SGA elections unnoticed by students

As elections for Student Government Association president and vice president approach, students are rushing to decide who the next president will be.

SGA officials raced to inform students about the election and debate for the next SGA president and vice president. A Facebook post by senior Casey Short, chair of the public relations committee, promoted the debate on Monday night,  just  a few hours before the event began. 

Voting for this year’s SGA elections closes at 4 p.m. March 25. Candidates’ petitions and platforms were due by 5 p.m. March 20.

President Aya AL-Namee promoted the debate on Facebook and encouraged voters to read the candidates’ platforms, linking them to the SGA website an hour before the debate.

First-year Evan Jackson said he felt that elections were happening “pretty fast.”

“I did know the elections were taking place because of a few posters I’ve seen,” Jackson said. “I do not know when voting day is.”

SGA elections must take place five weeks before the last day of classes, according to the organization’s constitution.

“The constitution says we need a president by April, so we have to condense the election process because what’s the point of starting before spring break,” said first-year Lachlan Francis, chair of the elections committee.

This also gives the new president and vice president enough time to choose the speaker of the senate and treasurer, said Patrick Brown, director of Student Life.

“I’ve seen posters about the SGA elections but I do not know who is running,” first-year Kirsten Fletcher said. “I did not know a debate is going on. I probably do not plan on voting.”

First-years Aidan Sullivan, Priyanka Santhanakrishnan and Emilia Difranco also said that they didn’t know about the elections.

“I’ve seen stuff about it happening, people have come to my classes and asked me to sign their sheets to get on the ballot,” senior and Kappa Delta sorority member Abigail Blake said.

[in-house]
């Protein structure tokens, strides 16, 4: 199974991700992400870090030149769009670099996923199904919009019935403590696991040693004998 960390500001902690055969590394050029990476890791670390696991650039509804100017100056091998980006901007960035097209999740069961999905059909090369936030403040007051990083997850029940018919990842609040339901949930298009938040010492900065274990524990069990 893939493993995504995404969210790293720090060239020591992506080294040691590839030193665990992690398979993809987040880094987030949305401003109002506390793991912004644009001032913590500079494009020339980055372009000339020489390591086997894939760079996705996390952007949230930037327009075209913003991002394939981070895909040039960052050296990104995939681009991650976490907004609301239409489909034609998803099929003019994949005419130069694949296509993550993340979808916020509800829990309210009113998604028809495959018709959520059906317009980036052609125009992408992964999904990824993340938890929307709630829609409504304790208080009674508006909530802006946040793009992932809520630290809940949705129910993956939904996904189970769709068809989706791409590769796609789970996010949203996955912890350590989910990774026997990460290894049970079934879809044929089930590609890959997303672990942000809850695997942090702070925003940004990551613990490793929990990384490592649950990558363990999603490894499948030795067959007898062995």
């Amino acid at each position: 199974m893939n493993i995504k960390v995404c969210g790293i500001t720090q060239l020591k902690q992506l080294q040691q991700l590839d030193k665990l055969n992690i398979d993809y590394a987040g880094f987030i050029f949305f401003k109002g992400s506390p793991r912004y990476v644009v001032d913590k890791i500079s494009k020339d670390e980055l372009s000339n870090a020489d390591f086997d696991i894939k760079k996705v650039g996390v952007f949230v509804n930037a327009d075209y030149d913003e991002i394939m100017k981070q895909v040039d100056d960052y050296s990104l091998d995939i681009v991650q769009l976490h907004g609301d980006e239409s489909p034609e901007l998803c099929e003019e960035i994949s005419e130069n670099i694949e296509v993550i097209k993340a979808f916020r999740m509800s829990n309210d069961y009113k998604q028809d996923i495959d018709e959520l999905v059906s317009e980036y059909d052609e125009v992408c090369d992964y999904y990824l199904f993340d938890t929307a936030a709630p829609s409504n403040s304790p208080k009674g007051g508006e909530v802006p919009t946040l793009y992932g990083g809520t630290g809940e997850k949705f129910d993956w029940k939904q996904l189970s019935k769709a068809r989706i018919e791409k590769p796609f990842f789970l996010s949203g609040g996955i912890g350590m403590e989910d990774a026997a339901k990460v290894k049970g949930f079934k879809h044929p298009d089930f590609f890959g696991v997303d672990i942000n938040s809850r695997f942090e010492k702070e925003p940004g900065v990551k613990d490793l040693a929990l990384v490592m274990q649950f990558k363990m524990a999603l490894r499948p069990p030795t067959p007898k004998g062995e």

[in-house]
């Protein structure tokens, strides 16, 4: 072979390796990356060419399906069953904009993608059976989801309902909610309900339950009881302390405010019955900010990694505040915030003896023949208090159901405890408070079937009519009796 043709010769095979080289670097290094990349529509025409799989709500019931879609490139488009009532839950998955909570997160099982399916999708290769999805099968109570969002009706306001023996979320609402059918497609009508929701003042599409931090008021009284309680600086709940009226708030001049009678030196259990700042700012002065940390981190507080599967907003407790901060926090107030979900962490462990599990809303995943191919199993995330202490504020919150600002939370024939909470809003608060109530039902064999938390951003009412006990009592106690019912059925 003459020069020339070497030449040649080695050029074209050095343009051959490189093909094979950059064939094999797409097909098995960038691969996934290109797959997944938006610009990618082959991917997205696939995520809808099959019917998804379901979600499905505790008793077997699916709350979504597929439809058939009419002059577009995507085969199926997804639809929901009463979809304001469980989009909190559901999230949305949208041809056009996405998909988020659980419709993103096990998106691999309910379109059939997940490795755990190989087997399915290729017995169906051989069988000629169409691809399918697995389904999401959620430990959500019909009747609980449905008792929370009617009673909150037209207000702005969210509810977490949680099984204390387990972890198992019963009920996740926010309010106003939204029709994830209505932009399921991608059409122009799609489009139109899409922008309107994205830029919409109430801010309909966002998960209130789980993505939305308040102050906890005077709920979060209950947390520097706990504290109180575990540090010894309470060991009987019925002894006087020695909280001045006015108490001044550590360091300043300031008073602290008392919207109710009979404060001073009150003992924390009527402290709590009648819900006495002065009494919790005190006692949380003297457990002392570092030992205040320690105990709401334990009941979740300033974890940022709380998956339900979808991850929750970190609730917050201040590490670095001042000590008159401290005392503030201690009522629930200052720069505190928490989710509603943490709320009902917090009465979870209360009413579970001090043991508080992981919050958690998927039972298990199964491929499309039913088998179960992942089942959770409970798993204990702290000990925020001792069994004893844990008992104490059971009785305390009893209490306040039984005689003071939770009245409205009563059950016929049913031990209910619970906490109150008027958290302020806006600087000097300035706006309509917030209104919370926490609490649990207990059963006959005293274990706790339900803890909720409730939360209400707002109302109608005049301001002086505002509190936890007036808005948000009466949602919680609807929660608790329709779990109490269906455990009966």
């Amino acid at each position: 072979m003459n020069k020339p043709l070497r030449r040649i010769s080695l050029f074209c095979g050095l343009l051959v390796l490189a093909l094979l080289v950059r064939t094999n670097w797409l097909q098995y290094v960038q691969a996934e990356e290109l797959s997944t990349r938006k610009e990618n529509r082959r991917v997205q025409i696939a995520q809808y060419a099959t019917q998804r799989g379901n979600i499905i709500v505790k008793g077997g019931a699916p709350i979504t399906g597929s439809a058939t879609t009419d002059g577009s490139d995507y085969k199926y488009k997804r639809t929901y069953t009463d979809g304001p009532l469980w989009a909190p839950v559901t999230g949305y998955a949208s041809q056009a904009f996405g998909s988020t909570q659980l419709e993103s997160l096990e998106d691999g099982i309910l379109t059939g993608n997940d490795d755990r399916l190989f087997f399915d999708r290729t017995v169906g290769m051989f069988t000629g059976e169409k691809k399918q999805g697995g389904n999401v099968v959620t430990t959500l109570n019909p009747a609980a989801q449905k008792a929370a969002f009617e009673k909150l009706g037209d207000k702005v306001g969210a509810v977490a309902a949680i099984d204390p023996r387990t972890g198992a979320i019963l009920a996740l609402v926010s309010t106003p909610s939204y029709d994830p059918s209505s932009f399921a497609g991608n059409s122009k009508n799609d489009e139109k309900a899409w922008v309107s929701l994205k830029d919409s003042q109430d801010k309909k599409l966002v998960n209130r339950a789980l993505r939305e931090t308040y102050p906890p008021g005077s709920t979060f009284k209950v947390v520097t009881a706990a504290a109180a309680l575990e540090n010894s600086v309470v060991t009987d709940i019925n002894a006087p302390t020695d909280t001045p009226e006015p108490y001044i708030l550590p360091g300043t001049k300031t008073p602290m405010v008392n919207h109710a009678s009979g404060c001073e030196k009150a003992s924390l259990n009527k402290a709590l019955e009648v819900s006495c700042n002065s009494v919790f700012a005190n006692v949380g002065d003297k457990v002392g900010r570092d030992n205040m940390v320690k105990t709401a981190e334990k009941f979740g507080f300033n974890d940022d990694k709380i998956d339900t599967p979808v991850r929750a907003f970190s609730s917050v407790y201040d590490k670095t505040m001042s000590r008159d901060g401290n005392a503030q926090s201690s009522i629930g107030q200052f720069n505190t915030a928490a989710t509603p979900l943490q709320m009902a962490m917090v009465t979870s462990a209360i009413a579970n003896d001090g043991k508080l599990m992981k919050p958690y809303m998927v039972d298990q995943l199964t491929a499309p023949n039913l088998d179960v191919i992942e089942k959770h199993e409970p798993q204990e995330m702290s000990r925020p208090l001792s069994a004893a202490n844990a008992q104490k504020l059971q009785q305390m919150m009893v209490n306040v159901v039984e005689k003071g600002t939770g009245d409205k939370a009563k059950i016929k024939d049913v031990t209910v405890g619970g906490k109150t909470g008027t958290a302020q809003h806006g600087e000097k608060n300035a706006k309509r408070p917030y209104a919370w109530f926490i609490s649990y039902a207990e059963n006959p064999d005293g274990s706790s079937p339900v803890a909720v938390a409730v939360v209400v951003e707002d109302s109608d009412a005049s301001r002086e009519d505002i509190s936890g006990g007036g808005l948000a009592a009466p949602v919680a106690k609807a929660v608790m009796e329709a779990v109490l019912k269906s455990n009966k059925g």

“Someone went as far as coming to my chapter meeting, but other than that I haven’t been following it,”she said.

“There’s going to be a very small number of votes cast. It’s not like half the student body is going to vote,” Francis said. “Who’s going to do the best job of getting their friends and allies to vote for them is what it’s going to come down to and it doesn’t mean you have to be the cool kid, it’s just networking.”

Elections packets were made available to sign out March 9, AL-Namee said.

“The second you sign out a packet you are officially a candidate,” she said. “You have a week to collect signatures, so you have a two to three week long process. It always has been like that.” 

There is a direct relationship between the amount of people that run in the elections, and the amount of people that turn out to vote, Brown said.

He said that although communication happens “more rapidly” with social media, people rely on it too much.

“It is a very short period of time, technically, but if you budget your time properly and you’re organized, you could easily achieve the goals that you want,” AL-Namee.

“On the day of elections I think candidates are the ones reaching out to students the most,” Short said. “You know letting them know that you would love their support and that’s how we really get the best voter turnout is from individual candidates.”

Tyler Davis and Jason Maulucci were sanctioned for not meeting the deadline to turn in their platforms, and as such, they will not be listed on the SGA website, Davis said.

They will still be on the ballot and their platforms will be on their campaign Facebook page, he said.

Presidential candidate Khalil Lee was also sanctioned, Francis said.

Lee didn’t submit any receipts for professional photos he had taken of himself, he said.

Due to this infraction, his campaign has been fined $25, which is one-sixth of his campaign budget, Francis said.